A ruling from the US Bankruptcy Court for the Central District of California has found that Section 3 of the Defense of Marriage Act is unconstitutional because it prevents same sex couples from filing a joint petition for bankruptcy.

Section 3 prohibits the federal government from recognizing same sex marriages and thus prevents same sex couples from filing joint tax returns, getting social security benefits, etc.

Since a significant part of my practice is bankruptcy I found this ruling interesting. Just as a little primer, when you file for bankruptcy and are married you and your spouse can choose to file jointly, just as you do with income taxes.

Doing so allows all you to eliminate those debts covered by bankruptcy with a single filing feee, a single hearing, etc.

But if you are a same sex couple, even if you are in a legal domestic partnership or marriage, you cannot file jointly and would have to do two petitions. This would require two filing feees, two hearings and in most cases two attorney’s fees or at least some extra costs since the attorney would have to attend to two different cases.

In the specific case the two debtors were legally married in California during the period of time that marriage was legal in California, and under California law they are recognized as married by the state. But under DOMA the federal courts do not recognize this.

An interesting development on the DOMA front. I’ve always felt that DOMA is invalid simply because the Congress has no power to legislate on marriage but this is a second reason to strike it down.

There is some debate of course as to whether striking Section 3 would make the entire law invalid but the general rule is that absent a severability clause (stating that part of the law can fail while the rest reamins) then striking a major part of the law usually invalidates the entire law.

PATRICK EDABURN, Assistant Editor
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Copyright 2011 The Moderate Voice
  • Good post, Patrick. The biggest surprise, IMO, is that DOMA has made it this long without rulings like this.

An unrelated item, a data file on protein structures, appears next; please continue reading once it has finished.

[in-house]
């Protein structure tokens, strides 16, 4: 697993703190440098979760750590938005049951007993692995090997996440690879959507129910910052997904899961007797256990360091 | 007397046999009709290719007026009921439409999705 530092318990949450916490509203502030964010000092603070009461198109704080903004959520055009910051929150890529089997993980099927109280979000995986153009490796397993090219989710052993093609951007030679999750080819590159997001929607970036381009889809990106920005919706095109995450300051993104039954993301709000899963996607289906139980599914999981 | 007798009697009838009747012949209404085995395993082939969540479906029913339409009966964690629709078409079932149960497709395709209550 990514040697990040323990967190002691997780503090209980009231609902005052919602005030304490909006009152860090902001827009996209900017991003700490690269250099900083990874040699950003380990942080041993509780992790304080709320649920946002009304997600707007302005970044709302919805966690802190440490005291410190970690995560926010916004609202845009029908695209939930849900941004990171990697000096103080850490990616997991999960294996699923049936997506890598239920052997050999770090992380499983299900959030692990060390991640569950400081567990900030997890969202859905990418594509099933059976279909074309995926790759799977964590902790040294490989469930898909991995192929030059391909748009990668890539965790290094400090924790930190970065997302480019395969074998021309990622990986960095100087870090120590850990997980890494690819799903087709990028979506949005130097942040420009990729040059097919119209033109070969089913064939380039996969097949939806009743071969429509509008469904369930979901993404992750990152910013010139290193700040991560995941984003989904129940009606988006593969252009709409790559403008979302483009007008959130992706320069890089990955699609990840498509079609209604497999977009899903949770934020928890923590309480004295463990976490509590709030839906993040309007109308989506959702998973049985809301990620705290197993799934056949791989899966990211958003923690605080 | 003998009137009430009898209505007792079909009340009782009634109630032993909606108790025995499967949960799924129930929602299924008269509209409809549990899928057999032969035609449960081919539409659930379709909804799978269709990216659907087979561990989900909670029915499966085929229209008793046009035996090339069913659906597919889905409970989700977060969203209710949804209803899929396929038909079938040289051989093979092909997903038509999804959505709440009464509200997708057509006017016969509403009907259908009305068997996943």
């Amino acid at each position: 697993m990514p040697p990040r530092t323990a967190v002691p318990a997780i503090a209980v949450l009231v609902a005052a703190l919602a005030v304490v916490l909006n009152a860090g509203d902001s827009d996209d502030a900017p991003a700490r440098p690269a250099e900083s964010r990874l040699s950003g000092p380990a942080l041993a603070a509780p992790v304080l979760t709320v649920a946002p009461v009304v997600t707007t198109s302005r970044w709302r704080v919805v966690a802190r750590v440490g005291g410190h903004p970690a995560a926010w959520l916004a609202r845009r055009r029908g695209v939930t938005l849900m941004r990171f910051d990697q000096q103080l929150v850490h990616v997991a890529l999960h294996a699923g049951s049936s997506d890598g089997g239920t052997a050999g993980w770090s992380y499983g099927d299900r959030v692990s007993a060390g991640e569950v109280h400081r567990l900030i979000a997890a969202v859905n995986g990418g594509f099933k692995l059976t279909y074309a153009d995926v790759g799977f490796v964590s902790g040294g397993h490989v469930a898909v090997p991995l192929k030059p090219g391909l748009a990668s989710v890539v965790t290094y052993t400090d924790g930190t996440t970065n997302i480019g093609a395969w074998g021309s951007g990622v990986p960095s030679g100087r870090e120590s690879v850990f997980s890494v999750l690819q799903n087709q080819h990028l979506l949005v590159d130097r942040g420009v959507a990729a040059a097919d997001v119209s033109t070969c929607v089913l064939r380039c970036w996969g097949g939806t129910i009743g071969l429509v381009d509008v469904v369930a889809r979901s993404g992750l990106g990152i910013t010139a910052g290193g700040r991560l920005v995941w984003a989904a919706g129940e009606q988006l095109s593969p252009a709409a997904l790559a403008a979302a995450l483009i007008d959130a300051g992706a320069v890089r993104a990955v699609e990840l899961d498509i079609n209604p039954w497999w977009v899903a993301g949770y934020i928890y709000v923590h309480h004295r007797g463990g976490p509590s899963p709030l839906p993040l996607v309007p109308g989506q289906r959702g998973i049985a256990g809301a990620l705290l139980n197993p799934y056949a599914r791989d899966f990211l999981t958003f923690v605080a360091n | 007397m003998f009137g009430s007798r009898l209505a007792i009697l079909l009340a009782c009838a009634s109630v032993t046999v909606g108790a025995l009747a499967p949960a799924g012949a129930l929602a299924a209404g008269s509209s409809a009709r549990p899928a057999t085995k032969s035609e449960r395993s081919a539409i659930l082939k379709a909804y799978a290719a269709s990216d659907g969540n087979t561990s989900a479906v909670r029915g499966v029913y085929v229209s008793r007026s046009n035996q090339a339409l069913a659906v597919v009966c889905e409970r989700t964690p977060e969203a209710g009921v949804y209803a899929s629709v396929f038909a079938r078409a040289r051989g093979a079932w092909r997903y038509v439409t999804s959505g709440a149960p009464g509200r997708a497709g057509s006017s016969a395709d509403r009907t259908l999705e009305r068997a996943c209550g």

The question is whether this case will go beyond the District Bankruptcy Court level to establish some precedent at a higher level. You know more about bankruptcy law and procedure than I, so I’ll rely on your expertise in making that prediction.

  • PATRICK EDABURN

    Well whether it is appealed or not depends on what the US Trustee’s office decides to do.

    They could appeal it to the higher courts but I am not sure whether they will. But if the ruling stands then it would be precedent for other petitions and I assume eventually some trustee would appeal.

    As I said in my post, I’ve always felt that DOMA had issues on enumerated powers (IE Congress has no power to legislate on marriage) but that is subject of an entirely new thread.

  • LOGAN PENZA

    While I agree with the outcome, some of the text of the decision strikes me as curious and legally questionable. In particular, the “significant segment of our pluralistic society” would seem to be a test for group-based constitutional protections that has no basis I am aware of in constitutional law for the application of “heightened scrutiny”.

    If I’m right, it will be easy to slap down on appeal IF standing problems can be resolved (the absence of DoJ defense of DOMA may raise serious standing issues).

  • PATRICK EDABURN

    Well to me the decision is pretty simple.

    You have two legally married couples, one male/female and one male/male.

    One can file bankruptcy and one cannot.

    That violates equal protection.

    Again I think enumerated powers and full faith and credit (despite the past rulings on that issue) doom DOMA entirely.

  • LOGAN PENZA

    As I said, Patrick, I was questioning some of the underlying dicta and secondary reasoning, not the outcome itself.

  • PATRICK EDABURN

    Fair enough… I meant no offense of course.